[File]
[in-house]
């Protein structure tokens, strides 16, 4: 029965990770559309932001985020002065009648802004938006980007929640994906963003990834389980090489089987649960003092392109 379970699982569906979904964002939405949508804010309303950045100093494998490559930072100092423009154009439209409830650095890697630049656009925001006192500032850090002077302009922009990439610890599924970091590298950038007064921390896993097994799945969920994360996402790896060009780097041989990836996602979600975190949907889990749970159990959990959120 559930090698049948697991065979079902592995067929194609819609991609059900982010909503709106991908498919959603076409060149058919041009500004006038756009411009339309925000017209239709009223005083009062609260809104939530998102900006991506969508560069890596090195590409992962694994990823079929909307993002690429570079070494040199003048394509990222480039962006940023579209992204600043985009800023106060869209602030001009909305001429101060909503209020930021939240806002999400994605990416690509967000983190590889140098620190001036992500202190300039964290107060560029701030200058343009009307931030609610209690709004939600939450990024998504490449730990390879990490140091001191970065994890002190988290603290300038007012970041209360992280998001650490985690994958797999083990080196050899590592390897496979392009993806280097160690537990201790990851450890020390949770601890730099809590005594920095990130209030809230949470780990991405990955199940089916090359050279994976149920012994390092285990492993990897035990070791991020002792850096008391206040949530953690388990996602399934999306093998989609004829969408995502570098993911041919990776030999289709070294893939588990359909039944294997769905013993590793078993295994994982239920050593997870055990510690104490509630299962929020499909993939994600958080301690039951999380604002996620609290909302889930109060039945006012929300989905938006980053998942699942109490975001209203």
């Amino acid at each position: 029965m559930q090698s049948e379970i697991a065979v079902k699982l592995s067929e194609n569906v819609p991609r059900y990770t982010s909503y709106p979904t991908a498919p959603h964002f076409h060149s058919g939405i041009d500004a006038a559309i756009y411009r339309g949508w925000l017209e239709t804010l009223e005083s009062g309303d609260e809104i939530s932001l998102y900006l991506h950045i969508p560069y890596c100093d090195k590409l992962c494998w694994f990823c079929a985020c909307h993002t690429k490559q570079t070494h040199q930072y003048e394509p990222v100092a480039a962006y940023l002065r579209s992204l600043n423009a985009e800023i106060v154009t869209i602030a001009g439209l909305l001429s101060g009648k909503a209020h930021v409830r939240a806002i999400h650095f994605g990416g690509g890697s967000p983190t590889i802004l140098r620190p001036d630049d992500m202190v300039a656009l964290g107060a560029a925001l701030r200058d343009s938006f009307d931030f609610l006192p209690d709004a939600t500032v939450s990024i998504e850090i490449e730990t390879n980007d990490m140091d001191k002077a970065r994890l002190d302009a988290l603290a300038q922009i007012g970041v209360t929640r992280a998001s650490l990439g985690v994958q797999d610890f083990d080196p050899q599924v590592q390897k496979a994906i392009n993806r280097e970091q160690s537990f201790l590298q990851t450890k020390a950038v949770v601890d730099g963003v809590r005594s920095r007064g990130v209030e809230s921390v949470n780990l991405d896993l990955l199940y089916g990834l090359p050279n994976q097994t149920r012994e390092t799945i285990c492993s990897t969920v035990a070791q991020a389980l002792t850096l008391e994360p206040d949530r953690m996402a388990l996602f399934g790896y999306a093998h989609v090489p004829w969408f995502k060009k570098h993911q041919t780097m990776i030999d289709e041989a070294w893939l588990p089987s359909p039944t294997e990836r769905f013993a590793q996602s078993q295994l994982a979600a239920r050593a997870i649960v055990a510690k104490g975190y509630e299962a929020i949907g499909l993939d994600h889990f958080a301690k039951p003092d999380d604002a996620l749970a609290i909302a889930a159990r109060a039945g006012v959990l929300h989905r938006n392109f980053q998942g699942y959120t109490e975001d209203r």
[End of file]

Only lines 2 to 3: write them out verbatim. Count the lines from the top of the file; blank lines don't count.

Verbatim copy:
């Protein structure tokens, strides 16, 4: 029965990770559309932001985020002065009648802004938006980007929640994906963003990834389980090489089987649960003092392109 379970699982569906979904964002939405949508804010309303950045100093494998490559930072100092423009154009439209409830650095890697630049656009925001006192500032850090002077302009922009990439610890599924970091590298950038007064921390896993097994799945969920994360996402790896060009780097041989990836996602979600975190949907889990749970159990959990959120 559930090698049948697991065979079902592995067929194609819609991609059900982010909503709106991908498919959603076409060149058919041009500004006038756009411009339309925000017209239709009223005083009062609260809104939530998102900006991506969508560069890596090195590409992962694994990823079929909307993002690429570079070494040199003048394509990222480039962006940023579209992204600043985009800023106060869209602030001009909305001429101060909503209020930021939240806002999400994605990416690509967000983190590889140098620190001036992500202190300039964290107060560029701030200058343009009307931030609610209690709004939600939450990024998504490449730990390879990490140091001191970065994890002190988290603290300038007012970041209360992280998001650490985690994958797999083990080196050899590592390897496979392009993806280097160690537990201790990851450890020390949770601890730099809590005594920095990130209030809230949470780990991405990955199940089916090359050279994976149920012994390092285990492993990897035990070791991020002792850096008391206040949530953690388990996602399934999306093998989609004829969408995502570098993911041919990776030999289709070294893939588990359909039944294997769905013993590793078993295994994982239920050593997870055990510690104490509630299962929020499909993939994600958080301690039951999380604002996620609290909302889930109060039945006012929300989905938006980053998942699942109490975001209203």
């Amino acid at each position: 029965m559930q090698s049948e379970i697991a065979v079902k699982l592995s067929e194609n569906v819609p991609r059900y990770t982010s909503y709106p979904t991908a498919p959603h964002f076409h060149s058919g939405i041009d500004a006038a559309i756009y411009r339309g949508w925000l017209e239709t804010l009223e005083s009062g309303d609260e809104i939530s932001l998102y900006l991506h950045i969508p560069y890596c100093d090195k590409l992962c494998w694994f990823c079929a985020c909307h993002t690429k490559q570079t070494h040199q930072y003048e394509p990222v100092a480039a962006y940023l002065r579209s992204l600043n423009a985009e800023i106060v154009t869209i602030a001009g439209l909305l001429s101060g009648k909503a209020h930021v409830r939240a806002i999400h650095f994605g990416g690509g890697s967000p983190t590889i802004l140098r620190p001036d630049d992500m202190v300039a656009l964290g107060a560029a925001l701030r200058d343009s938006f009307d931030f609610l006192p209690d709004a939600t500032v939450s990024i998504e850090i490449e730990t390879n980007d990490m140091d001191k002077a970065r994890l002190d302009a988290l603290a300038q922009i007012g970041v209360t929640r992280a998001s650490l990439g985690v994958q797999d610890f083990d080196p050899q599924v590592q390897k496979a994906i392009n993806r280097e970091q160690s537990f201790l590298q990851t450890k020390a950038v949770v601890d730099g963003v809590r005594s920095r007064g990130v209030e809230s921390v949470n780990l991405d896993l990955l199940y089916g990834l090359p050279n994976q097994t149920r012994e390092t799945i285990c492993s990897t969920v035990a070791q991020a389980l002792t850096l008391e994360p206040d949530r953690m996402a388990l996602f399934g790896y999306a093998h989609v090489p004829w969408f995502k060009k570098h993911q041919t780097m990776i030999d289709e041989a070294w893939l588990p089987s359909p039944t294997e990836r769905f013993a590793q996602s078993q295994l994982a979600a239920r050593a997870i649960v055990a510690k104490g975190y509630e299962a929020i949907g499909l993939d994600h889990f958080a301690k039951p003092d999380d604002a996620l749970a609290i909302a889930a159990r109060a039945g006012v959990l929300h989905r938006n392109f980053q998942g699942y959120t109490e975001d209203r």